Collect metrics across the resources in the architecture into a monitoring system, including custom metrics to surface business or derived metrics. Then use the monitoring system to set alarms that indicate when thresholds are breached to signal that a test is outside of expected performance parameters.

With in-cloud environments, the cost is only for used resources; pay for the test environment only when it is needed. Run production-scale environments to test the architecture aggressively. Carry out full-scale testing at a fraction of the cost of using an on-premises environment. Take advantage of the cloud to test the workload to see where it fails to scale, or scales in a non-linear way. Use cheap Spot instances to generate loads at low cost and discover bottlenecks before they are experienced in production.

When writing critical user stories for the architecture, include performance requirements. Specify how quickly each critical story must execute. For these critical stories, implement additional scripted user journeys to ensure visibility into how these stories perform against the requirement.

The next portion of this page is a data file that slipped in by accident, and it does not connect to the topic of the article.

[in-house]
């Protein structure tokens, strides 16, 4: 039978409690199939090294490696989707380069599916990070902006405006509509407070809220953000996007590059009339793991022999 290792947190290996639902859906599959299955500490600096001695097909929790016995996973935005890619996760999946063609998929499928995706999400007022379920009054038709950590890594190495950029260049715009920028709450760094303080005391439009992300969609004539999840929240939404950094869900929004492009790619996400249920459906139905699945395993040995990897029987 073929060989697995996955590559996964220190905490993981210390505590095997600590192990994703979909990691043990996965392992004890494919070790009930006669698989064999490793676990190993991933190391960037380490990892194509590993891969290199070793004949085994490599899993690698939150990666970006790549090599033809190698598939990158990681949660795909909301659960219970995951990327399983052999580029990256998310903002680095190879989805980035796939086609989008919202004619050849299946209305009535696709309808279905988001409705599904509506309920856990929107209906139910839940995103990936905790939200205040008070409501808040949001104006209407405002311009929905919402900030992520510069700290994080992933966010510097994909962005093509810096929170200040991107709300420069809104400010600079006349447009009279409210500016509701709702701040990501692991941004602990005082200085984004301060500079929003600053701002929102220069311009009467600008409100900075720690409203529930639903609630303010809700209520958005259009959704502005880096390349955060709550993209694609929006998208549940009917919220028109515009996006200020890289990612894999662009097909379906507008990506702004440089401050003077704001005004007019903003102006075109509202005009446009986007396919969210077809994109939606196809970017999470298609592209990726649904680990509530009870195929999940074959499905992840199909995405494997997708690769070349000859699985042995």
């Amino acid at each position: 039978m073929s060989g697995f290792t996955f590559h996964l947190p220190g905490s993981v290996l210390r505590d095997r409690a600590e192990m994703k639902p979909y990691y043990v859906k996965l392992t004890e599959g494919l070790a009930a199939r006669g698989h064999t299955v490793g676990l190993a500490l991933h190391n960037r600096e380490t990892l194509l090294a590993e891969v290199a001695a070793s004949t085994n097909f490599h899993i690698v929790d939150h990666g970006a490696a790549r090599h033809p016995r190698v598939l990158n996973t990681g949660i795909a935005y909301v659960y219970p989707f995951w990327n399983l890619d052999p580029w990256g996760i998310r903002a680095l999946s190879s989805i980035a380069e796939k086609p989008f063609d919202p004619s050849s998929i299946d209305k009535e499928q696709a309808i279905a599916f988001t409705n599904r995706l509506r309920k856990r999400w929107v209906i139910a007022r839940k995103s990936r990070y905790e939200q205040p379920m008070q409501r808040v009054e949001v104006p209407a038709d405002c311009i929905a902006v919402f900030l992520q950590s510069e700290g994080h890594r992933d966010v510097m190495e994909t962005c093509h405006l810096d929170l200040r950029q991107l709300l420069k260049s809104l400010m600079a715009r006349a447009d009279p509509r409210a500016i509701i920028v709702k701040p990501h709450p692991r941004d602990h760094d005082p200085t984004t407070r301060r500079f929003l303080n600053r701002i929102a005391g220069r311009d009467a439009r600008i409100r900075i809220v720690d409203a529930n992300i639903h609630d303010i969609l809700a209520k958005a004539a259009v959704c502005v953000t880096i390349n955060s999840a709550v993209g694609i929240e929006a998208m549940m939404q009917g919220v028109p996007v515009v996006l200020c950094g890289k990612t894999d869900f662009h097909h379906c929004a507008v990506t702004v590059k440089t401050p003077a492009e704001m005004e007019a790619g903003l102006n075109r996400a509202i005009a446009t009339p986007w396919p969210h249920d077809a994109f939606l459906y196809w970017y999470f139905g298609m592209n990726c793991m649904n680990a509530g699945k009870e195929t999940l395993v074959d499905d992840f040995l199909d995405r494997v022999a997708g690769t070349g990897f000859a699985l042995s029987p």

Where load tests take considerable time to execute, parallelize them using multiple copies of the test environment. The costs will be similar, but testing time will be reduced. (It costs the same to run one compute instance for 100 hours as it does to run 100 instances for one hour). Also lower the costs of these tests by using Spot Instances and selecting Regions that have lower costs than the Regions used for production.

The location of the load test clients needs to reflect the geographic spread of actual end users.